Photo by Jason Johnston

What do you want to be when you grow up? Throughout our youth, this question was posed to you over and over and over. My answer to this question was, “Marine!” Though I am not a Marine, I am a former Army officer and a combat veteran, so in a manner of speaking, I have been there and done that, when it comes to living my childhood professional dream.

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Photo by Lance Cpl. Stuart Wegenka

“I am always on,” is a phrase I at times say to my civilian friends when I need them to understand that I am always aware of my surroundings. “Stay alert! Stay alive!” is a phrase on which I was raised, but not until my time in Iraq did I embrace and understand its true meaning.

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Photo by Spc. Carlynn Knaak

There is an unwritten code in our armed forces that those serving, especially officers, should not vote in U.S. elections. The most famous service member to follow this precedent was Gen. George C. Marshall, who served as Army chief of staff, secretary of state, and secretary of defense during World War II and the Cold War. The logic behind his decision not to vote stemmed from a desire to avoid partisan politics, because it would distract him from keeping the oath that commissioned officers take when joining their branch of service and upon every promotion, to “…support and defend the Constitution of the United States against all enemies, foreign and domestic…”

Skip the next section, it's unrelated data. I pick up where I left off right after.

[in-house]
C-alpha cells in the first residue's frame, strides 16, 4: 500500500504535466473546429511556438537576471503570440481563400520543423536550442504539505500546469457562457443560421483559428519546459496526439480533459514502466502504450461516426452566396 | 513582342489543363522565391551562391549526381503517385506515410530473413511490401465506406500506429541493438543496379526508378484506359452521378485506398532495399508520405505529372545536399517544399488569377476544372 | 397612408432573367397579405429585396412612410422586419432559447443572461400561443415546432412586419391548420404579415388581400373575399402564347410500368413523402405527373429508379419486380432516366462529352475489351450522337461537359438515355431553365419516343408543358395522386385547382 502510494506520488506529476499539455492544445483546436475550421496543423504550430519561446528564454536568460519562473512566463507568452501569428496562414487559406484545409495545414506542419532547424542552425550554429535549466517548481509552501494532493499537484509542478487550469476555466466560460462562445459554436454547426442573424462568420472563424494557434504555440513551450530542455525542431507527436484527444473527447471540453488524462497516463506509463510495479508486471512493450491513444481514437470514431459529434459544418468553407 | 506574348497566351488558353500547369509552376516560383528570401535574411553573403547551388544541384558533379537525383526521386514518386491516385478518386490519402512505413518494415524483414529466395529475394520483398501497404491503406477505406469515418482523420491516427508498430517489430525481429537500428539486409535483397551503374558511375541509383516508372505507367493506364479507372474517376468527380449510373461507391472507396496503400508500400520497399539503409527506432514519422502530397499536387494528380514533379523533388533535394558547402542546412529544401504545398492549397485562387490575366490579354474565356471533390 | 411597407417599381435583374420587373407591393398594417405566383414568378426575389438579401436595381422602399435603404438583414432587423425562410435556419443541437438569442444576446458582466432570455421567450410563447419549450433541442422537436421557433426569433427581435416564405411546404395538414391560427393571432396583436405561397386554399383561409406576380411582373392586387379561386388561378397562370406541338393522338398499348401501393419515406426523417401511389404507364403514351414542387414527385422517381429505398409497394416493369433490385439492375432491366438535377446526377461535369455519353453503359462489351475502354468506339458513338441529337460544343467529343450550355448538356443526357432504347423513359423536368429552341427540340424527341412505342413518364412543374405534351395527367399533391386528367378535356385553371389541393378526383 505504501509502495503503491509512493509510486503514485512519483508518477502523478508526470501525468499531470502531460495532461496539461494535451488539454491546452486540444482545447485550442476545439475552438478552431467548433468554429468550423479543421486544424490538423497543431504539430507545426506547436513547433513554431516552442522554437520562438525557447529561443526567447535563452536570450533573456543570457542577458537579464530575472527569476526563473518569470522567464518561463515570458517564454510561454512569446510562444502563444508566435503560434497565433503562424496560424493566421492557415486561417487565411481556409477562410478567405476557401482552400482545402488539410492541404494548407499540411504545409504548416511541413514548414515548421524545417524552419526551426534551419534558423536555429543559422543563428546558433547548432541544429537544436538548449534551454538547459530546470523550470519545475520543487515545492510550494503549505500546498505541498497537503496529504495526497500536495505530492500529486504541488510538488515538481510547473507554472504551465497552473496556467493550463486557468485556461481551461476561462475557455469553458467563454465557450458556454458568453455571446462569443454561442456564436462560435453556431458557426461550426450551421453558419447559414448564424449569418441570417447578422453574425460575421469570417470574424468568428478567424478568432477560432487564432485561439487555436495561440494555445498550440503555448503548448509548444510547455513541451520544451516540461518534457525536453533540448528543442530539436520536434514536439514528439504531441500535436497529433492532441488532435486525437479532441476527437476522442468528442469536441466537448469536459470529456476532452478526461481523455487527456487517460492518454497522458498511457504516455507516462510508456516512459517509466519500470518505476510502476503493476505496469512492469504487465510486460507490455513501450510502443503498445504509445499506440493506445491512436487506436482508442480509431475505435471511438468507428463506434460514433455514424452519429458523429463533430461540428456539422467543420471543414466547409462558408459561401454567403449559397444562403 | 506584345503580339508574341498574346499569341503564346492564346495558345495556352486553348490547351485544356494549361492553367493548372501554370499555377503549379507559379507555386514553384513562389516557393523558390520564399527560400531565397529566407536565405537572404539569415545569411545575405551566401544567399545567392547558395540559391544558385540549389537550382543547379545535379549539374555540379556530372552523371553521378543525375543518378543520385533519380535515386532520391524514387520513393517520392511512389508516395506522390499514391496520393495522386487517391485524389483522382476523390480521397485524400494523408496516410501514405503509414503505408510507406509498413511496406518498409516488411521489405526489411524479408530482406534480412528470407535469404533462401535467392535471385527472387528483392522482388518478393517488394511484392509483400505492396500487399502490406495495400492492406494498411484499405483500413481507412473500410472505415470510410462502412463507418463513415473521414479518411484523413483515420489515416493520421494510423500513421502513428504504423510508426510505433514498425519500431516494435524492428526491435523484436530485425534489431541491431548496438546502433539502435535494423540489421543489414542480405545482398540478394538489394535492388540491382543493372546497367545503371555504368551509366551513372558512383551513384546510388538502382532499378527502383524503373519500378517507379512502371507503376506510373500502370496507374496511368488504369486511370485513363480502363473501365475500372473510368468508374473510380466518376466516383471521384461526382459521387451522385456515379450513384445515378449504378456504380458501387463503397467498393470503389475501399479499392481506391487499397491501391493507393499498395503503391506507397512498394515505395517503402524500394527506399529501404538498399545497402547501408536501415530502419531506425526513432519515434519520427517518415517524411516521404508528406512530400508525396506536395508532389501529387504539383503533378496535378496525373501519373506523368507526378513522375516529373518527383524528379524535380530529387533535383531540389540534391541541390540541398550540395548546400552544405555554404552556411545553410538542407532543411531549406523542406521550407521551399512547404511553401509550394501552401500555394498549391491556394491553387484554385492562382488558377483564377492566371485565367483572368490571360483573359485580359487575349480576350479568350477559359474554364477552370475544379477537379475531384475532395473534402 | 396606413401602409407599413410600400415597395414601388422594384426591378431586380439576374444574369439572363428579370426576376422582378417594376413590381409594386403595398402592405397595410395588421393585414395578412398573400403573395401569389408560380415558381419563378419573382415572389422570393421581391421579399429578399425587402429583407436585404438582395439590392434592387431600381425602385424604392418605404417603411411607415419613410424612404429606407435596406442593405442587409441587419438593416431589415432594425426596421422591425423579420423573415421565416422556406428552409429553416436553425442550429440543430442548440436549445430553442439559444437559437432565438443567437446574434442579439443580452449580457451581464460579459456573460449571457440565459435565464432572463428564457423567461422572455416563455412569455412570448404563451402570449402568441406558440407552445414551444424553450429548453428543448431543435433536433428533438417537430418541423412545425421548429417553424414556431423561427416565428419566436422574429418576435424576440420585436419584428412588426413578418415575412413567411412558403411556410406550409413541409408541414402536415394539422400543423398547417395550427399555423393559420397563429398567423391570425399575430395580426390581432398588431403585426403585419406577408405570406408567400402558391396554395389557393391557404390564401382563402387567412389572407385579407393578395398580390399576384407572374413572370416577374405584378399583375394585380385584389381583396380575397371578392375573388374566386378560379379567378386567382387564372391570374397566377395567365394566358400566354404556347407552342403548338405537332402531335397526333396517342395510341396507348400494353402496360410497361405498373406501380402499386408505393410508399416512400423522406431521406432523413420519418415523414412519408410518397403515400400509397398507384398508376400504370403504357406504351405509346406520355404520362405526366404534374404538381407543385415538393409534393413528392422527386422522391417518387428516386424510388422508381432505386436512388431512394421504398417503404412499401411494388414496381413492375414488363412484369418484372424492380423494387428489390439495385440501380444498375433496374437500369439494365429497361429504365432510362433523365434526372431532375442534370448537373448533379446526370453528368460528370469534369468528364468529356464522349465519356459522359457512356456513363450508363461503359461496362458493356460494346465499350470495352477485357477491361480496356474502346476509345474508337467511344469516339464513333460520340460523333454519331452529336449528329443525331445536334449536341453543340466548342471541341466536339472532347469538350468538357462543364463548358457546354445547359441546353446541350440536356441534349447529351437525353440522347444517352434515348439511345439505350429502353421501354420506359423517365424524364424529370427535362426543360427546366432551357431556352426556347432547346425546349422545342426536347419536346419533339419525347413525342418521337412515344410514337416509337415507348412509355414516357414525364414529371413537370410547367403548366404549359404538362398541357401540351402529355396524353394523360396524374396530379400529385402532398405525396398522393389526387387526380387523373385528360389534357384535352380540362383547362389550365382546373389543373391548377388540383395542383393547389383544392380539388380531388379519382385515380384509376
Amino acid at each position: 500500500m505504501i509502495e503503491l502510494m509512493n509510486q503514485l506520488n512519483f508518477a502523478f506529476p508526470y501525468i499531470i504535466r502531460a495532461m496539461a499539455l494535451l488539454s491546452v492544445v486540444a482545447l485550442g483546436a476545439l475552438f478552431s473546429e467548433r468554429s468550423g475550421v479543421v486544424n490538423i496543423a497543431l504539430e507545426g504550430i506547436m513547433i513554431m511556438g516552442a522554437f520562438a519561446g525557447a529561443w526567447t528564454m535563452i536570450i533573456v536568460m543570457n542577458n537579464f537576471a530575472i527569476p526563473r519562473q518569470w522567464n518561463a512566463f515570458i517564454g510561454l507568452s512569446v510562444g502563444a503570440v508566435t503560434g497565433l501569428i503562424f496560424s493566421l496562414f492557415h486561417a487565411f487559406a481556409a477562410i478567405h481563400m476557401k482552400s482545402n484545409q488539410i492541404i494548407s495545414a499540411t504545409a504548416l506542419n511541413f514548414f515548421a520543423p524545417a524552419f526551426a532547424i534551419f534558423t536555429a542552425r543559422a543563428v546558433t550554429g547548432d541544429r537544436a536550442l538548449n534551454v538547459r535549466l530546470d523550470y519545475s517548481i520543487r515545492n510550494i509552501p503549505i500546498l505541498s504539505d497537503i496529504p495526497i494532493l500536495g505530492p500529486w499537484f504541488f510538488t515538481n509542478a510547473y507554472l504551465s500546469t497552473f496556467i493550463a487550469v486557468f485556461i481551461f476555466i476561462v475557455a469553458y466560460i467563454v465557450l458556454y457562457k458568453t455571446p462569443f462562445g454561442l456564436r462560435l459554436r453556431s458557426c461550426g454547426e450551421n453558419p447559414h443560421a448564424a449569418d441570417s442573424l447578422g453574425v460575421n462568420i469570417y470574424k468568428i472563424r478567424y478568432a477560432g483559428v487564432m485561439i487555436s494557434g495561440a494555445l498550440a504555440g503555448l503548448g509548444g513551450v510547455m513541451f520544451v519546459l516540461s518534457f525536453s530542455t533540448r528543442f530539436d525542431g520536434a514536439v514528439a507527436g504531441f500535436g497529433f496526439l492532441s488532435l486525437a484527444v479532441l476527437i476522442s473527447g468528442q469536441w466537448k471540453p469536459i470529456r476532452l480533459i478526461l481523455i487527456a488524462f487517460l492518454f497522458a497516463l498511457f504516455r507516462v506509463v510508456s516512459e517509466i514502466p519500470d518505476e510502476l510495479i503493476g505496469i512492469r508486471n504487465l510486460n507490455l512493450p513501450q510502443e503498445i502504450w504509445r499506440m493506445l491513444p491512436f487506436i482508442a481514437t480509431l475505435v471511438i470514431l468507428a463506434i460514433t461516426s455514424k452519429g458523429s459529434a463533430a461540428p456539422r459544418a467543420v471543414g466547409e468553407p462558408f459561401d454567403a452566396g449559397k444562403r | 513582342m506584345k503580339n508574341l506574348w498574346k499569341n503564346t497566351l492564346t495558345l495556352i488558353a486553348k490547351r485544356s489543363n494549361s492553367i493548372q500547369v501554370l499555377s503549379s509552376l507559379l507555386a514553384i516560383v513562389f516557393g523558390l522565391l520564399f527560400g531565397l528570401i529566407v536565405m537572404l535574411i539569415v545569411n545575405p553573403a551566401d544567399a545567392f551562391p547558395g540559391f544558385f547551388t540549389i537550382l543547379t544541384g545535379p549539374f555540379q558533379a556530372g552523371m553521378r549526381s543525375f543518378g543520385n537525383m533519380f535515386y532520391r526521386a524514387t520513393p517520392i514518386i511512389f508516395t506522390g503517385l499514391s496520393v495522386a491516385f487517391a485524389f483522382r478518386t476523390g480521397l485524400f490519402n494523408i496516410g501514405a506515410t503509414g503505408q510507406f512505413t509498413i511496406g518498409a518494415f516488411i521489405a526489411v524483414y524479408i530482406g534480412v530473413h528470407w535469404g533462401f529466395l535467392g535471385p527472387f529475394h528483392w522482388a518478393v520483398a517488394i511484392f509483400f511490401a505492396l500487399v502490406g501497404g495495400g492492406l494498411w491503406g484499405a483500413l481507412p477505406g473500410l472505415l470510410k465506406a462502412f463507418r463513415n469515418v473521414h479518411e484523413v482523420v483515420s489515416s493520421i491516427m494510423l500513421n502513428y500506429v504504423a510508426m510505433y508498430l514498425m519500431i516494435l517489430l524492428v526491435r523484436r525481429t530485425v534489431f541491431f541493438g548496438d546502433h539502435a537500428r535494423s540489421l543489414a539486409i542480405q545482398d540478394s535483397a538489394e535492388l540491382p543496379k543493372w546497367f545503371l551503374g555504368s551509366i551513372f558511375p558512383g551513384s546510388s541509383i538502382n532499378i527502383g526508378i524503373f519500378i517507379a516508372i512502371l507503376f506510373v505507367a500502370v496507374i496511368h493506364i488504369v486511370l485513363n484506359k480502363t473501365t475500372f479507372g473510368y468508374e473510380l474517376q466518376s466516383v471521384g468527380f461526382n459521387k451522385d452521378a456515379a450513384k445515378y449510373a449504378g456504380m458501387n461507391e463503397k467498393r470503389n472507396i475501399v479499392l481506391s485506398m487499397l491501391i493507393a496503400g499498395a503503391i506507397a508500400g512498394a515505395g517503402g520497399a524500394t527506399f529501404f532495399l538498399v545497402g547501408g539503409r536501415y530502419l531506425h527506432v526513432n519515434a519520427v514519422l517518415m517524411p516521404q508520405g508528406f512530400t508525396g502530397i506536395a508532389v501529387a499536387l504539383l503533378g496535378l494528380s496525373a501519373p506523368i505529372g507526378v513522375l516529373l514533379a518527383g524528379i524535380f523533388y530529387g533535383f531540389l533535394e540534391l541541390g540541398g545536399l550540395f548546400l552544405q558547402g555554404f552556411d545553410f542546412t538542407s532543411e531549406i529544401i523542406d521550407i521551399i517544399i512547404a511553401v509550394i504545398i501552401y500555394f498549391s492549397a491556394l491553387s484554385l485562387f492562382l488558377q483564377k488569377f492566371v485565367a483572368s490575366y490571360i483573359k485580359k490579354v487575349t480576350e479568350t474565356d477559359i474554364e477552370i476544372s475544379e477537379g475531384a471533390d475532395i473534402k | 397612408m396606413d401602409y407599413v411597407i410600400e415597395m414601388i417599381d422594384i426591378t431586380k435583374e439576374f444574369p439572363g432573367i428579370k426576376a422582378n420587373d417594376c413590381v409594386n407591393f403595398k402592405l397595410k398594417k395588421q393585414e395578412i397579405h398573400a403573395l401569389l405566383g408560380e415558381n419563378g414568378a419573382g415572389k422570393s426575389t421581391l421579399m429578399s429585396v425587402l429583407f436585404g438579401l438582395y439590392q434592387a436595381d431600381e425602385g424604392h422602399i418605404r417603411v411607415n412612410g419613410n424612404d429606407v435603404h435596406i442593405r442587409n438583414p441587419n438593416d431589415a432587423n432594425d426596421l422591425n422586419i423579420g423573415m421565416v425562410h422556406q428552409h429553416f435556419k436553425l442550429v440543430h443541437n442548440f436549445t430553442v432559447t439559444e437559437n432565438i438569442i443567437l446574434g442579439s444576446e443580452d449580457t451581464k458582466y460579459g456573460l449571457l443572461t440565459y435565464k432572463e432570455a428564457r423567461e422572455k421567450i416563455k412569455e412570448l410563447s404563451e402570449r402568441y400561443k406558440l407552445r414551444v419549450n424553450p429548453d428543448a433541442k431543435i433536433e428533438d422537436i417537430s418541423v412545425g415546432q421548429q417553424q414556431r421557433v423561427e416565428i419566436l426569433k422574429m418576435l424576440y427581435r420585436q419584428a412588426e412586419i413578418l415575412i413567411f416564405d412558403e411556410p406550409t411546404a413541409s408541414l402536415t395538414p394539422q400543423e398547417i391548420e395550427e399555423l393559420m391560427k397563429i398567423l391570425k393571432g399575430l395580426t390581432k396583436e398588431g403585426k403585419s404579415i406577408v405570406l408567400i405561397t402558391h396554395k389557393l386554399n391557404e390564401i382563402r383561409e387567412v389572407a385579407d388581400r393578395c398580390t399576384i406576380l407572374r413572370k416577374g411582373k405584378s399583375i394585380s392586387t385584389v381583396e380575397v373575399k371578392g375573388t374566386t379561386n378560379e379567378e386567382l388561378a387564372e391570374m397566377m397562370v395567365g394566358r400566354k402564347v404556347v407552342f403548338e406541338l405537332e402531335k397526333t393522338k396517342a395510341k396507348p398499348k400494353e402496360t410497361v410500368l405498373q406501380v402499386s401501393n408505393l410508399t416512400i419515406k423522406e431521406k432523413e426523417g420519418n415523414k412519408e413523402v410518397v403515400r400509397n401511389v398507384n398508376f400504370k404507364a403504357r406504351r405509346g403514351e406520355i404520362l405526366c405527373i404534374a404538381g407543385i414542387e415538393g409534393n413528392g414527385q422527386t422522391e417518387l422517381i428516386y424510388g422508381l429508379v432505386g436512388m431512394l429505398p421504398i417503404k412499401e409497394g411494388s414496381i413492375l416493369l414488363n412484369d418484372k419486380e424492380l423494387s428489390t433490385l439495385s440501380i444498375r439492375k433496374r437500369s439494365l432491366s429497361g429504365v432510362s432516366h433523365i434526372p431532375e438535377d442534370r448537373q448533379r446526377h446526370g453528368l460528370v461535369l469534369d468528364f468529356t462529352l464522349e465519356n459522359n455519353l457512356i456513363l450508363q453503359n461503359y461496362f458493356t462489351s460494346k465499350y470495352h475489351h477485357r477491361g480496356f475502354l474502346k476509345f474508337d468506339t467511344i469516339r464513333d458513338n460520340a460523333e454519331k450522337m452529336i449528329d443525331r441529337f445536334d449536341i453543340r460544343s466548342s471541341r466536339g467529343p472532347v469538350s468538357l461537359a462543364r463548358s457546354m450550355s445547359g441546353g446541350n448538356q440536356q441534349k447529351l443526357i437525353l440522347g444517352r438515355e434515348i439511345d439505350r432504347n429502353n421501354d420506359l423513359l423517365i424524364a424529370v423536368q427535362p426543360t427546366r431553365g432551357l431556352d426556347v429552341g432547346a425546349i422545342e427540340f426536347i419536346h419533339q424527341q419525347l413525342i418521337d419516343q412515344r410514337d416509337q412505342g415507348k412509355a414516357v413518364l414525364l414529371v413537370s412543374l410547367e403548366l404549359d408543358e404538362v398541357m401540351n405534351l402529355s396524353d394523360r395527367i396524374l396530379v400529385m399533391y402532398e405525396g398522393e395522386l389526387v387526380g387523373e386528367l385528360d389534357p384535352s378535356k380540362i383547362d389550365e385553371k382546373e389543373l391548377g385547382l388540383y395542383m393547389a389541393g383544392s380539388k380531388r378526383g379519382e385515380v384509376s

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Photo by Cpl. Octavia Davis

There is a long-standing joke at West Point that when wearing civilian clothes, cadets can spot each other a mile away. I tested this theory multiple times as a cadet, and it proved true every time. In the civilian world, this same “joke” remains accurate. Here in the nation’s capital, I can spot a Marine and a soldier a mile away. Here’s how one generally dresses: First, he has what we refer to at West Point as a “pizza pocket haircut,” known in the vernacular as a high and tight. If it is the summertime, he is wearing socks with leather sandals, a belt in his cargo shorts, and a short-sleeved collared shirt. Oakleys are the sunglasses of choice.

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U.S. Army/Cpl. John Wright

April 4, 2004 --- the first day of the fighting in the Battle of Sadr City --- a day that lives in the hearts, minds, and souls of every War Eagle from 1st Squadron, 2nd Armored Cavalry Regiment. That fateful evening began like the end of a classic war movie. That day, The War Eagle Squadron was in the process of relinquishing command of Baghdad’s Tisa Nissan and Sadr City districts to 1st Cavalry Division. We were in the process of returning home after having been in Iraq for a year. Sadly, unforeseen circumstances that afternoon in Sadr City required we War Eagles to re-take command of the battle space.

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